Finding Refuge: Prague and Northern Bohemia

After two weeks of settling into Wrocław, we are back to traveling with our “Negotiating Identities” class. On this particular weekend trip we are headed southwest; first to Prague and then to Dresden.

We left Wrocław mid-morning on Thursday ecstatic to be seeing the Czech Republic that afternoon. With a few pit stops on the way, we finally made it to Prague around 5pm where we were greeted with a beautiful buffet and Krista. Krista works at the Holocaust Museum in Washington D.C. and was our guide in Prague for the weekend.

Following dinner and a discussion on the weekend’s program, we were set free into the night to explore Prague. Seeing Prague lit up under the night sky is truly a unique experience.

The group headed to Old Town.
The group headed to Old Town. Photo courtesy of Juliet Golden.

The clock tower and main square in Prague.
The clock tower and main square in Prague.

We wandered through the small alleys, trying not to trip over the cobblestone while simultaneously attempting to soak in the city. We are only able to wander for so long before remembering that we still have class in the morning.

Charles Bridge
Charles Bridge

The next morning we left the hotel and headed to the Robert Guffman Gallery where there was an exhibit about Jewish refugees that came to the Czech lands after World War I.

Because of the pogroms (organized violence against Jews) that were taking place in the east, many civilians fled west seeking peace and safety during the interwar period. The vast majority of these people came from the regions Galicia and Bukovina.

Outside the gallery. We were not allowed to take pictures inside.
Outside the gallery. We were not allowed to take pictures inside.

The exhibit, while consisting of just three rooms, was filled with information on the lives and hardships the new refugees faced in the Czech lands. We learned about life in refugee camps as well as the prejudices against refugees during this time period. While this information spanned the first and last rooms, my favorite was the center room. The center room contained televisions that broadcast interviews with people that once lived in these Czech refugee camps. Very cool.

Following our tour of the gallery, we headed to the Institute of Ethnology. Here we were given a lecture on “The State of the Jews in Czechoslovakia” by a post-doc, Jacob Labendz, from Washington University in St. Louis. While the lecture was only an hour, I feel like I have a much better understanding of the post-WWII Jewish community in Czechoslovakia.

At this point in time, we were once again set free to explore the city. Sam, Andy and I took this time to take to the streets and see what we could find during the daylight.

Walking around Prague.
Walking around Prague.

We wandered through an outdoor market, admiring the beautiful handmade trinkets and jewelry and the freshly picked fruit. One of my favorite finds while walking around was a street band. Mostly because of the interesting collection of instruments that it consisted of; a tuba, bassoon, oboe, banjo, violin, and bass/cymbal combo. What.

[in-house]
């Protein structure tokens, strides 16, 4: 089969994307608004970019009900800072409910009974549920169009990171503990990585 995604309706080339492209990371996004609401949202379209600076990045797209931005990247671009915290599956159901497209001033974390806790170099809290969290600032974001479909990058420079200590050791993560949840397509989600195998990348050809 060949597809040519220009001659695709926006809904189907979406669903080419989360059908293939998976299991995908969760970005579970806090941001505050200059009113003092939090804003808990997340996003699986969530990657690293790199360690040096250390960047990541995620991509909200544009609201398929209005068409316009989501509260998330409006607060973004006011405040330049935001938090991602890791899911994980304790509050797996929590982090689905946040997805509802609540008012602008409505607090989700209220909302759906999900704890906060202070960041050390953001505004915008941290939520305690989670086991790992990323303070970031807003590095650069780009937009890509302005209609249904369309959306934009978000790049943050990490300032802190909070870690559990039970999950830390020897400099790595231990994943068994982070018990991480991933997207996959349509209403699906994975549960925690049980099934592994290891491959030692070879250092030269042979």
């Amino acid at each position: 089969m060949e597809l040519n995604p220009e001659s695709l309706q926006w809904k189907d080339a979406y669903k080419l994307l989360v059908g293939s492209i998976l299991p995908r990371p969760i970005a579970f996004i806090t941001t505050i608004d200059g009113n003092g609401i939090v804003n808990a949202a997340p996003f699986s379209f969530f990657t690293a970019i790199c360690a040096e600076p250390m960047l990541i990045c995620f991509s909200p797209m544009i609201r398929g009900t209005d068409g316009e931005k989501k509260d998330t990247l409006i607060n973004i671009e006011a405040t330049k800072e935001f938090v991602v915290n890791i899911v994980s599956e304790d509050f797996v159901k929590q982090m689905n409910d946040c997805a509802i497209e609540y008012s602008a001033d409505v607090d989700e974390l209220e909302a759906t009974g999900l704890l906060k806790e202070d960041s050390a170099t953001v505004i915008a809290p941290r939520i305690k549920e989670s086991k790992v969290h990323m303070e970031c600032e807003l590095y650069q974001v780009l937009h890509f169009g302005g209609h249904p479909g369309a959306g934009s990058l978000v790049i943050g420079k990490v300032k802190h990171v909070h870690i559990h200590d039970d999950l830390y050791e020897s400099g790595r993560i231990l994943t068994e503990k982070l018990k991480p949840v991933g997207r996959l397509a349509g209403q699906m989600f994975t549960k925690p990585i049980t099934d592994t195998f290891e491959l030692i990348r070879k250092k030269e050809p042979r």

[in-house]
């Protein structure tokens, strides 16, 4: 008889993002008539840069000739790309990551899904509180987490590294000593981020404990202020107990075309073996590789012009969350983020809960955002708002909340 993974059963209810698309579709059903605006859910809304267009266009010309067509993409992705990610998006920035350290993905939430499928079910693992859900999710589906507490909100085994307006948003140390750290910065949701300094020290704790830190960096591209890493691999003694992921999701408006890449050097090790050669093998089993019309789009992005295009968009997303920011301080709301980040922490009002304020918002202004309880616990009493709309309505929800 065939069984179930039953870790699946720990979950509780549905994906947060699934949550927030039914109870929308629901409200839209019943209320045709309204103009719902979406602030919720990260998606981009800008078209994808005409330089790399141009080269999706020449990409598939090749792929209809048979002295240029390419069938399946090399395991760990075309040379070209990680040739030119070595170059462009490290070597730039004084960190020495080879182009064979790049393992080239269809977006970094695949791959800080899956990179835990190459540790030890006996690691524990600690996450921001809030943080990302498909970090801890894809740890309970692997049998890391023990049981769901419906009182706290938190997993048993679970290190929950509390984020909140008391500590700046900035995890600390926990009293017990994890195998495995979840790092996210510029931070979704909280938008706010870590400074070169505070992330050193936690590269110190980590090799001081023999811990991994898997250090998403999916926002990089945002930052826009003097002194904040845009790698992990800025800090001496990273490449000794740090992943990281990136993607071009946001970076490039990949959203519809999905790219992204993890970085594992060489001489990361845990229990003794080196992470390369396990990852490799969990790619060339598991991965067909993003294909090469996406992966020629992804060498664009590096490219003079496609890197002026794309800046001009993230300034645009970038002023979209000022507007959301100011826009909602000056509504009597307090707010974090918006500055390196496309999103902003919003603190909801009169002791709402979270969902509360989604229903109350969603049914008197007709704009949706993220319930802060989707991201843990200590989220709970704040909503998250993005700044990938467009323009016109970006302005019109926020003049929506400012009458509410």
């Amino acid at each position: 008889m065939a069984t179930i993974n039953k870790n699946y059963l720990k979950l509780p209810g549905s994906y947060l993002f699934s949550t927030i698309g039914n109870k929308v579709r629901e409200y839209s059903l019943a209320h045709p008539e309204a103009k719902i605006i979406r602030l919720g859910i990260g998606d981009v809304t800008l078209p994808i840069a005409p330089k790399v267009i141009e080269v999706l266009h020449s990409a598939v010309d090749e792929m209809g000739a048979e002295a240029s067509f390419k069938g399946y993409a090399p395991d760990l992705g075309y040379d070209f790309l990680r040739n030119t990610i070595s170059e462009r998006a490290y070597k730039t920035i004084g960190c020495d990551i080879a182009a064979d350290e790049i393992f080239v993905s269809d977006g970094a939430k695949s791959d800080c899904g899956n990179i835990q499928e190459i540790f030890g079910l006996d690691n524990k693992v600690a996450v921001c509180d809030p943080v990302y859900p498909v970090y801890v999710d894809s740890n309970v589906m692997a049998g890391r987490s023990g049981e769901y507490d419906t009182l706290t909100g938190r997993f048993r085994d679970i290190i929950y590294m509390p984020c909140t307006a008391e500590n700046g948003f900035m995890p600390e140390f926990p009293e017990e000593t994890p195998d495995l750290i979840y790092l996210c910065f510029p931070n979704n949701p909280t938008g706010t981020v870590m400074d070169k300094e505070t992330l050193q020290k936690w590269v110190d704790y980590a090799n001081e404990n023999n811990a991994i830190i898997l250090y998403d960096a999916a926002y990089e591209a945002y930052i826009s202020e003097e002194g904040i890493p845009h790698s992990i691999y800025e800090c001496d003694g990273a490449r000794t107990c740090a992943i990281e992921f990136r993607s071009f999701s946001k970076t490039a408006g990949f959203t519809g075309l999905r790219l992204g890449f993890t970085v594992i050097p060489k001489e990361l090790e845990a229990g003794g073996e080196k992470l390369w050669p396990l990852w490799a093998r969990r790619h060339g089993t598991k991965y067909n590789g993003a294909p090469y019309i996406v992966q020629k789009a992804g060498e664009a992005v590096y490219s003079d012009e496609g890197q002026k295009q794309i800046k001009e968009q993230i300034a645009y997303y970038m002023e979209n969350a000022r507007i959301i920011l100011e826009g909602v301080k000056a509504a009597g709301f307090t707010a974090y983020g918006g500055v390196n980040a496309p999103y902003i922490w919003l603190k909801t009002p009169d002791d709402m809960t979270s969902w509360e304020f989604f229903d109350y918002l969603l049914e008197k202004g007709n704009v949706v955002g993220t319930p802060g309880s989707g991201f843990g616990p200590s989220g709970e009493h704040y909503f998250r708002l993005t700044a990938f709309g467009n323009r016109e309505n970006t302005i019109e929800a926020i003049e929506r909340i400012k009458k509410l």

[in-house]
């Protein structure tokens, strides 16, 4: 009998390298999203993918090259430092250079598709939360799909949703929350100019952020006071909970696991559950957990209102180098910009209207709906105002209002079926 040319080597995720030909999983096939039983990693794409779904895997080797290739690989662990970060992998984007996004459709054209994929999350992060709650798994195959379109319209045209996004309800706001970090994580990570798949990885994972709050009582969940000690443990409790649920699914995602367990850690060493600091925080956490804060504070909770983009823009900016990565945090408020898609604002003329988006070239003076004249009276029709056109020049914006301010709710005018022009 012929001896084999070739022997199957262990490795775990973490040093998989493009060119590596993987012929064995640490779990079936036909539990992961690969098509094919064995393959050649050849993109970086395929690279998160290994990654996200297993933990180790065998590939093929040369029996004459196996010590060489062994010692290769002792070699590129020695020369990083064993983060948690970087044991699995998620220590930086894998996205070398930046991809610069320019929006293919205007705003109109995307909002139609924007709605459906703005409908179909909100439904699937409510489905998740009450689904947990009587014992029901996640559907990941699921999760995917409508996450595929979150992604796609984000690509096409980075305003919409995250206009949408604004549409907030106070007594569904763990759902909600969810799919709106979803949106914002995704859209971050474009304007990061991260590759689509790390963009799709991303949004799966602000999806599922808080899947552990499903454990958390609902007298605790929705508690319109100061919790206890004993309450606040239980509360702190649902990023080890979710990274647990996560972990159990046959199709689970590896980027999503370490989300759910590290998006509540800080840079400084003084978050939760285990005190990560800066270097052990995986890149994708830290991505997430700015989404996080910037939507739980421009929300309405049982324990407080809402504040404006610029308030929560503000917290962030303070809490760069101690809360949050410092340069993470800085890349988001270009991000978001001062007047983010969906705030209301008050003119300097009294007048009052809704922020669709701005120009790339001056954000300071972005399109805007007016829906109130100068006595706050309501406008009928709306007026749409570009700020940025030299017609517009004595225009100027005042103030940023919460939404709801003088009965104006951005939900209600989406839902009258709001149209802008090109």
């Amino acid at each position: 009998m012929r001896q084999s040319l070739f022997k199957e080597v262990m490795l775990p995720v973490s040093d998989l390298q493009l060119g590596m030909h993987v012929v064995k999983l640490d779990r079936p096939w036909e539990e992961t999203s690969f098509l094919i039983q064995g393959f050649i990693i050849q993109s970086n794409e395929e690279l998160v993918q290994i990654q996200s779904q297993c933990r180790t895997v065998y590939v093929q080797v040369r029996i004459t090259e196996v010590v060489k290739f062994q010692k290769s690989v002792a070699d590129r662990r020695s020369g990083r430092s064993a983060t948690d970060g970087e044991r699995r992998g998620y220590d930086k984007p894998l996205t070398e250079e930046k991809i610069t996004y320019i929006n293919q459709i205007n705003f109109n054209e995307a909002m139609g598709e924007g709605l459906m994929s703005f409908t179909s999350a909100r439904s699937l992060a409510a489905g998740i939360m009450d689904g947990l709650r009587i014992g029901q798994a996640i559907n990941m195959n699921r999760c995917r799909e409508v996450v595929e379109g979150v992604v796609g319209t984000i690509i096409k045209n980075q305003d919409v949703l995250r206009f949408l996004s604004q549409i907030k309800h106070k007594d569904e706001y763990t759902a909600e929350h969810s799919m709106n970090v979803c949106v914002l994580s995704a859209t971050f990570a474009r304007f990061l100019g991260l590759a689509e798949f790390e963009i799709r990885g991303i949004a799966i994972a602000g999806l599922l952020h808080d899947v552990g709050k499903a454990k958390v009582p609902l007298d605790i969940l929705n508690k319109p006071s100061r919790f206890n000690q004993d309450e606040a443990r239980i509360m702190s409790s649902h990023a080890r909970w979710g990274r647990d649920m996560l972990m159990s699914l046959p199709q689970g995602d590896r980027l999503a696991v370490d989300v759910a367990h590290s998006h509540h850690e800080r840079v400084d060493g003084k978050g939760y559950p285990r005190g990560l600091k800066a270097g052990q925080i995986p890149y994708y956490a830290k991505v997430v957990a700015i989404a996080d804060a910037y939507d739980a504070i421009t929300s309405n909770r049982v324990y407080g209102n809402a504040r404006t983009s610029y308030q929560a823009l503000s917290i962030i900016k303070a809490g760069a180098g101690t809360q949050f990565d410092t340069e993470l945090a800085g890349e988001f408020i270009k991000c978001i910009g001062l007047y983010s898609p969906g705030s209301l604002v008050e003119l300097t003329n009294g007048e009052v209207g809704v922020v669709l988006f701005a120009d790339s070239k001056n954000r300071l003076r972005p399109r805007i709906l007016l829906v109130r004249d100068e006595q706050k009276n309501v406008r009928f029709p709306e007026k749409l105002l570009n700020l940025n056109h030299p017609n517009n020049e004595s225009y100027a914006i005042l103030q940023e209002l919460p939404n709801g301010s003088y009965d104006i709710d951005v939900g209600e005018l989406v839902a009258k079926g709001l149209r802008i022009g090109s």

Street performers: Tuba, violin, oboe, basson, and bass/cymbal combo.
Street performers: Tuba, violin, oboe, basson, banjo and bass/cymbal combo.

The next morning, we had another bout of free time before heading to Northern Bohemia. We took this opportunity to visit St. Vitus Cathedral. While the climb up the hill felt like a lot at the time, the view it revealed was breathtaking.

View of Prague from above.
View of Prague from above.

Perhaps just as breathtaking, if not more so, however was the inside of St. Vitus Cathedral. Incredibly detailed stained glass windows sprawled across the ancient walls, letting colorful light shine in.

Inside St. Vitus Cathedral
Inside St. Vitus Cathedral


After visiting the church we took our time going back down the hill, even stopping at a cafe with a look out before getting back on the bus.

Tory looking out the window in the overlook cafe.
Tory looking out the window in the overlook cafe.

It was a fairly short drive to Northern Bohemia where we convened in a church to discuss the presence of the Romani in the Czech lands. Prior to arriving in Northern Bohemia, we conversed about race riots that had occurred in this area in 2011. Due to the stigma surrounding the Romani, they are often discriminated against. One of the most common ways that they are discriminated against is in the education of their children. Romani children are often picked out to be sent to “special” schools, where the education is sub-par. The few children that make it all the way to college usually leave to find better opportunities elsewhere.

Group photo in Northern Bohemia
Group photo in Northern Bohemia – Photo by Juliet Golden

As a whole, it was quite the mind-opening experience. One of my favorite aspects of this program has definitely been being able to hear the viewpoints of people that often go unheard.

Following our discussion we left Northern Bohemia. Next stop, Dresden!



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